Jessica and Chris Offer, an Australian couple who have four daughters, were married for seven years before Chis got an autism diagnosis. When the Offer's oldest daughter was diagnosed, Jessica and Chris realized that many of the traits they saw in their child were in fact Chris' "quirks" as well. Earlier this week, Jessica wrote a lovely blog post about Chris, which celebrates his difference and reaffirms her commitment to him.
In that post, she says: "Autism didn't change my husband. He's never not been autistic and it's what makes him who he is. But maybe his earlier formative years would have been a lot less stressful and hard for him had his autism been recognized so he could have gained the appropriate support and learned strategies at a young age; rather than having to cleverly wing it for over 25 years."
Although the Offers' story is trending right now, it's actually quite a common narrative. And it's one that's important to share so we can raise acceptance for the autistic adults already in our midst.
You see, like Chris Offer, many, many autistic adults don't receive diagnoses until later in life. In fact, all four of the autistic moms I talked to for a recent Parents.com article only realized they were autistic after their children were diagnosed. Likewise, autistic writer John Elder Robinson, who was diagnosed at age 40, said in his book Be Different: Adventures of a Free-Range Aspergian: "Asperger's explained so many things...My new knowledge of Asperger's brought [my] memories into focus, and I saw how the differences in my brain had shaped the course of my life in countless subtle ways....As I moved forward with new knowledge and confidence, I started to see my life get better every day."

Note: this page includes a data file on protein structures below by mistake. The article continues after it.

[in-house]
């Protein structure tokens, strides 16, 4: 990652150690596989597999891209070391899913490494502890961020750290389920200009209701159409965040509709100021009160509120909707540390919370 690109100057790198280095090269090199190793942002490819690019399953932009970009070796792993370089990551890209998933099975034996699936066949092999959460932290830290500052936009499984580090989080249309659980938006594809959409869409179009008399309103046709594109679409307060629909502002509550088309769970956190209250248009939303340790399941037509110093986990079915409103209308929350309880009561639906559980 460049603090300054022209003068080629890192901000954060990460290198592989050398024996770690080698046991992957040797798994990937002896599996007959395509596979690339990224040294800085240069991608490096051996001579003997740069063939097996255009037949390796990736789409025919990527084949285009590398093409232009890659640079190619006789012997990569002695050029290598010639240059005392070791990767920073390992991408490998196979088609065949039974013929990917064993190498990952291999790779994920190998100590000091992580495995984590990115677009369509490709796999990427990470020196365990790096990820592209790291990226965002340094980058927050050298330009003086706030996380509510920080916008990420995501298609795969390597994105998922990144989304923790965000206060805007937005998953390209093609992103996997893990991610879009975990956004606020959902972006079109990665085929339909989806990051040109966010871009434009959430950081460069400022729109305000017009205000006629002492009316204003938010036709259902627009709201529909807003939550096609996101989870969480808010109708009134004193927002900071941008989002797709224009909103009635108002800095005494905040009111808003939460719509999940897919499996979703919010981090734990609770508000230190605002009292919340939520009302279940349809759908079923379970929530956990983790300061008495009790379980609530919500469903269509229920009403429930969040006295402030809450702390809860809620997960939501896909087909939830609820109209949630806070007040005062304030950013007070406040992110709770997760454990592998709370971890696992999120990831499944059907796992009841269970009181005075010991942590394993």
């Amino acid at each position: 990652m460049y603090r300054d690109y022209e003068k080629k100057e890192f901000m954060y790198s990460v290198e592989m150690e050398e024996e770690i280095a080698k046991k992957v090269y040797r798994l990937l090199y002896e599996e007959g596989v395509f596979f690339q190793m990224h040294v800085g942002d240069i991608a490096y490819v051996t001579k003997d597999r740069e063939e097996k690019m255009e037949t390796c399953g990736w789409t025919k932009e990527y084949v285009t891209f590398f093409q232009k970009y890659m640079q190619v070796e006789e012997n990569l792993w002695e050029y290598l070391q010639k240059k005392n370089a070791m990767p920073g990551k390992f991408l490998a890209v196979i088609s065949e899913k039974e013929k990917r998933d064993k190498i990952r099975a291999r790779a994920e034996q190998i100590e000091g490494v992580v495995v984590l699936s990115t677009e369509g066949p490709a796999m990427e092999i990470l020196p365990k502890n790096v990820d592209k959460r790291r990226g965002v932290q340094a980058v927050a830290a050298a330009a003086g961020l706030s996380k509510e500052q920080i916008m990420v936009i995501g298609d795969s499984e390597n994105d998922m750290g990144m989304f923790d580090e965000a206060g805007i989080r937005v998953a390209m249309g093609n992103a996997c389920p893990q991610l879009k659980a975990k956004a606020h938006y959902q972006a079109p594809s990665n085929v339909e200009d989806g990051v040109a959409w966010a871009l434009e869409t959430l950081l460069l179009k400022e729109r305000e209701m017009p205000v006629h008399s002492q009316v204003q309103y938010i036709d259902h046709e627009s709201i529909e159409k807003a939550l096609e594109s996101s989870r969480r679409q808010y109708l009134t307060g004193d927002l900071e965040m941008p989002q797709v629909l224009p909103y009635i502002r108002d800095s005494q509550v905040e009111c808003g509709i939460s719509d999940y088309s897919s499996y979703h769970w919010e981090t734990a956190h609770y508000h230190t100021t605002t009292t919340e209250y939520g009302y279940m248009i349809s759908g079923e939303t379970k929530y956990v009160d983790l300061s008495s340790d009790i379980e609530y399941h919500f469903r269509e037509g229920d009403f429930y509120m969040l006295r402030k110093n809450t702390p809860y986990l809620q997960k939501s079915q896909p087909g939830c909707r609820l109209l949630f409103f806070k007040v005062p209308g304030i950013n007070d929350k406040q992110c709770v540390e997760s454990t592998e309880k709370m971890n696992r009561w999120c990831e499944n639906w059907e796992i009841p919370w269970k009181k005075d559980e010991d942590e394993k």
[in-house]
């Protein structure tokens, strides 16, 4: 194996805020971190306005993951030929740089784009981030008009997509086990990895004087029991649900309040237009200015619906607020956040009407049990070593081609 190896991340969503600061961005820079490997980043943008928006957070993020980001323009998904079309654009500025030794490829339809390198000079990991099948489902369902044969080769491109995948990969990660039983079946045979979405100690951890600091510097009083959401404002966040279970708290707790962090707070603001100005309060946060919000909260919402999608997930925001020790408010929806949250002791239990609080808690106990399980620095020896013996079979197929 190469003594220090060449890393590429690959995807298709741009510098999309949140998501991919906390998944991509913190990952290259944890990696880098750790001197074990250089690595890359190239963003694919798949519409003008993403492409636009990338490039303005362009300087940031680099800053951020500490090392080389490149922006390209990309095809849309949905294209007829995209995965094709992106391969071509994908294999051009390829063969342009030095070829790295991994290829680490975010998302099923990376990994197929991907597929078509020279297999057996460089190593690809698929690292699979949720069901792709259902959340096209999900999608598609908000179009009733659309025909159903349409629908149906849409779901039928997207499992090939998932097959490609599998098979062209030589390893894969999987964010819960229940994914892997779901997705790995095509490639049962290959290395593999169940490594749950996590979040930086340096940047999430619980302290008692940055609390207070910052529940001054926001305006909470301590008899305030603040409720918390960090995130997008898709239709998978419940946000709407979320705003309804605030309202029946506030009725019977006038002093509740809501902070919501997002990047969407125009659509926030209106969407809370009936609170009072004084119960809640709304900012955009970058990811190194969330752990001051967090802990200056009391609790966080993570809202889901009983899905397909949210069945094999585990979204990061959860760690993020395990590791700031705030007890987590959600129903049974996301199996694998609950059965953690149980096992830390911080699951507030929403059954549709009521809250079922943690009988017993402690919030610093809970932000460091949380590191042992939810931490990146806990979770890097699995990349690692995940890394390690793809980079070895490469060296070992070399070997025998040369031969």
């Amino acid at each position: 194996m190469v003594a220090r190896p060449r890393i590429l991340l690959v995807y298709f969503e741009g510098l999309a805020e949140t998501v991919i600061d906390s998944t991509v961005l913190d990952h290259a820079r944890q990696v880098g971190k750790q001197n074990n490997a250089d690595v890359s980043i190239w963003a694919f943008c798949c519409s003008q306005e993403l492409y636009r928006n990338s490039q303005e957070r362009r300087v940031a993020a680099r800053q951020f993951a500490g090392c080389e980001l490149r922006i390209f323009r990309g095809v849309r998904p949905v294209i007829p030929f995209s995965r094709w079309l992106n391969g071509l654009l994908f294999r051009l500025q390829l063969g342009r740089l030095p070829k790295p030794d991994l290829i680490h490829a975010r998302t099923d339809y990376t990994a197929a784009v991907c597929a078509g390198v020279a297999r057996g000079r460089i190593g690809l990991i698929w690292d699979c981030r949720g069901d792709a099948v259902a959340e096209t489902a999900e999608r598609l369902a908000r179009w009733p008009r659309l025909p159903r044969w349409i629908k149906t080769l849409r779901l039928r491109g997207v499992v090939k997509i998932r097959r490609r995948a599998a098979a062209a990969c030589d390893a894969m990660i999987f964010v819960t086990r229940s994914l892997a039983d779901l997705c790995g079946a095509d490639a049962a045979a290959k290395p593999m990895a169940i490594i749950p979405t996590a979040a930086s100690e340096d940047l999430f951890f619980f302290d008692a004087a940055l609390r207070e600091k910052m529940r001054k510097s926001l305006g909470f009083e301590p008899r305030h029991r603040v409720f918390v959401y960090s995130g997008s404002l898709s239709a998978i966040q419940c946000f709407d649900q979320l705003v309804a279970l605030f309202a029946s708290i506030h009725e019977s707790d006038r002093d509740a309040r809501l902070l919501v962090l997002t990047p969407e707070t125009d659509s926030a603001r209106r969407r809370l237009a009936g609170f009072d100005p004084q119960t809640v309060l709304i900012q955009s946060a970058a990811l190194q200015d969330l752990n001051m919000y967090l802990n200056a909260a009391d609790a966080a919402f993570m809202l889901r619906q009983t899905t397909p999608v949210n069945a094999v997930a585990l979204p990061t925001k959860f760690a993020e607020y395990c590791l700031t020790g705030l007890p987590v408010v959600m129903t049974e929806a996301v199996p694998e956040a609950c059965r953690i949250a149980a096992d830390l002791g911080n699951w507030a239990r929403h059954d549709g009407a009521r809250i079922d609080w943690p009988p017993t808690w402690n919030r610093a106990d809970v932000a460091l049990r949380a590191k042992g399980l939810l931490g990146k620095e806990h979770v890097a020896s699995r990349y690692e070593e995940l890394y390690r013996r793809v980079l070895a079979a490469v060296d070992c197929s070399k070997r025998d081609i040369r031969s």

David Finch, another autistic adult who got a diagnosis late in life, has written a great book about his journey towards a diagnosis called The Journal of Best Practices: A Memoir of Marriage, Asperger Syndrome, and One Man's Quest to Be a Better Husband (which I highly recommend for both its insight and humor).
Even in my own life, this story rings true. When my oldest son got his diagnosis four years ago, I wrote a blog post called "Diagnosis for Dad," which is all about my husband and how his "quirks" clearly place him on the spectrum. In that post, I mull questions like: "Would [my husband getting an autism diagnosis] help our sons feel more accepted as they grow up—one with a much more severe form of autism and the other an unknown quantity at this point? Would it help [my husband] feel more comfortable in his own skin? Would it inspire others to get the diagnosis as well? Would it provide a compelling example of what someone on the spectrum can accomplish? Would it be an entrée to the realm of ASD that I can never access because I'm not on the spectrum? Would he be more qualified to speak about ASD with a diagnosis?"
Although my husband has never gotten a formal diagnosis, I still believe now what I wrote then: "My husband is an amazing person, with or without the diagnosis. If he gets the diagnosis as an adult, I'll support him. If he doesn't, we'll both know the truth of it: [...] like every child and person on the spectrum, he is unique, worth getting to know, and perfect—just the way he is."